February 10, 2010

The primrose path of dalliance

If you know anything about Shakespeare's tragedies, you know that a lot of bodies are going to pile up by the end. Hamlet's whole family will wind up shuffling off this mortal coil, but they won't be alone. Another whole family will join them before it's over.

That would be the family of Polonius, counselor to Claudius and a major twit as well. Apparently a widower, he has a son, Laertes, and a daughter Ophelia. Laertes has been studying (or, more likely, partying) in Paris and returned to Denmark for the funeral/wedding. Those ceremonies concluded, he seeks and is granted permission to go back to France.

In the meantime, Hamlet has begun or revived his courtship of Ophelia since he returned from his studies in Wittenberg. She, alas, will be double-teamed by son and father in Act 1, scene 3 and told not to trust Hamlet's pledges of affection and even to break off the relationship.

Laertes takes aim first, warning her not to take Hamlet's professions seriously:

For Hamlet and the trifling of his favour,
Hold it a fashion and a toy in blood,
A violet in the youth of primy nature,
Forward, not permanent, sweet, not lasting,
The perfume and suppliance of a minute; No more...

He (no doubt hypocritically) urges her to chastity:

Then weigh what loss your honour may sustain,
If with too credent ear you list his songs,
Or lose your heart, or your chaste treasure open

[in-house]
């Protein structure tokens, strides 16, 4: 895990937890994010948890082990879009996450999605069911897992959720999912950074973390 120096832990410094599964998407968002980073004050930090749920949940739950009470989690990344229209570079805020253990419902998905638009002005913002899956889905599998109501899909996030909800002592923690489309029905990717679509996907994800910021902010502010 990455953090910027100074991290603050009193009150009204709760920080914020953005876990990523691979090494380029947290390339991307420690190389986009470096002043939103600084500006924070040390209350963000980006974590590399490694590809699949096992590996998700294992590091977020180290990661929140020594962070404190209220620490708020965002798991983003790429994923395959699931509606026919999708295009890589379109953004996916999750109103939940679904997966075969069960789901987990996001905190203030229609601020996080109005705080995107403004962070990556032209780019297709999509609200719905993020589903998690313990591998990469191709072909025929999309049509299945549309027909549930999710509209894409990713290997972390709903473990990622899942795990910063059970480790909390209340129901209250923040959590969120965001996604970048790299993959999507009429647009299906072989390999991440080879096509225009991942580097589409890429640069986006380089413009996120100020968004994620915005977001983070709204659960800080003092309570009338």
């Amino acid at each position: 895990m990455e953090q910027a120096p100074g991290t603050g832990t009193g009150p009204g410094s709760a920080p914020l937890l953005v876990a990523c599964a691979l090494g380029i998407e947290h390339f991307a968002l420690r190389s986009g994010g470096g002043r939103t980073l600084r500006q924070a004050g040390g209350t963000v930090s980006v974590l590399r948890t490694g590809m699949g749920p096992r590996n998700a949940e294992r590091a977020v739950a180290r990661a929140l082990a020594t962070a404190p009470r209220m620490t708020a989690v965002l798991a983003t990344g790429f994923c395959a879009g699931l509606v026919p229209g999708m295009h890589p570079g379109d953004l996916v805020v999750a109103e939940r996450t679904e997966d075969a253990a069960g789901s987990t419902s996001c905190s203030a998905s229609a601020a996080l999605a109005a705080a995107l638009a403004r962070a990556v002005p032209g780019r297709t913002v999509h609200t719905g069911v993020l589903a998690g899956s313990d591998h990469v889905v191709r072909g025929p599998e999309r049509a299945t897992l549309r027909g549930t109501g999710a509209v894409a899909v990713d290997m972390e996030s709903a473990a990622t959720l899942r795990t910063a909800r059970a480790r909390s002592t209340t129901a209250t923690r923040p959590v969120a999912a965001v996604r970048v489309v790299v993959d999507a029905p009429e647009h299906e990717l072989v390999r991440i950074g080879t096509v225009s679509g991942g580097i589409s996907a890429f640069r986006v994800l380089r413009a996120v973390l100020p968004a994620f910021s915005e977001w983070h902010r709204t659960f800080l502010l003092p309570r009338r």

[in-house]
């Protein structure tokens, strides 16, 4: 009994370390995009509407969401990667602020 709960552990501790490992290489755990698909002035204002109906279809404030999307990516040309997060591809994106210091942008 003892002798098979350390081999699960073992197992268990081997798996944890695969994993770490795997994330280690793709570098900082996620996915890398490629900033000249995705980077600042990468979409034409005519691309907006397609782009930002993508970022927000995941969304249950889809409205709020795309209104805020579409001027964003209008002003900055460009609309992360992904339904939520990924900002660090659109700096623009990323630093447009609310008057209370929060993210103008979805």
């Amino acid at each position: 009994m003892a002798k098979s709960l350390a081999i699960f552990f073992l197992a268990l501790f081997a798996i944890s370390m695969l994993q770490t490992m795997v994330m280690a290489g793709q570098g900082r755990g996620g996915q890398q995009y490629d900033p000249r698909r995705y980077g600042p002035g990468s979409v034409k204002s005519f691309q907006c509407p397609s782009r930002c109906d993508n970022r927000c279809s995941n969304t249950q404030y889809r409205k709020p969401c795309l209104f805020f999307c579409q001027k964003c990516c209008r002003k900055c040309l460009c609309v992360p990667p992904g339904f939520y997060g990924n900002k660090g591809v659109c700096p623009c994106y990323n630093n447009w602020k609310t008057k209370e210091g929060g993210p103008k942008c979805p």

To his unmaster'd importunity.
Fear it, Ophelia, fear it, my dear sister,
And keep you in the rear of your affection,
Out of the shot and danger of desire.
The chariest maid is prodigal enough,
If she unmask her beauty to the moon:
Virtue itself 'scapes not calumnious strokes:
The canker galls the infants of the spring,
Too oft before their buttons be disclosed,
And in the morn and liquid dew of youth
Contagious blastments are most imminent.
Be wary then; best safety lies in fear:
Youth to itself rebels, though none else near.

Ophelia appears to yield, but she knows a double standard when she hears it and urges him to take his own advice:

I shall the effect of this good lesson keep,
As watchman to my heart. But, good my brother,
Do not, as some ungracious pastors do,
Show me the steep and thorny way to heaven;
Whiles, like a puff'd and reckless libertine,
Himself the primrose path of dalliance treads,
And recks not his own rede.

SPEAKING OF DALLIANCE, here's an article on edible aphrodisiacs.

SCARRING. Here's a sobering look at the possible long term impacts of the Great Recession.

MYSTERIOUS PRESENCES and near death experiences are discussed here.


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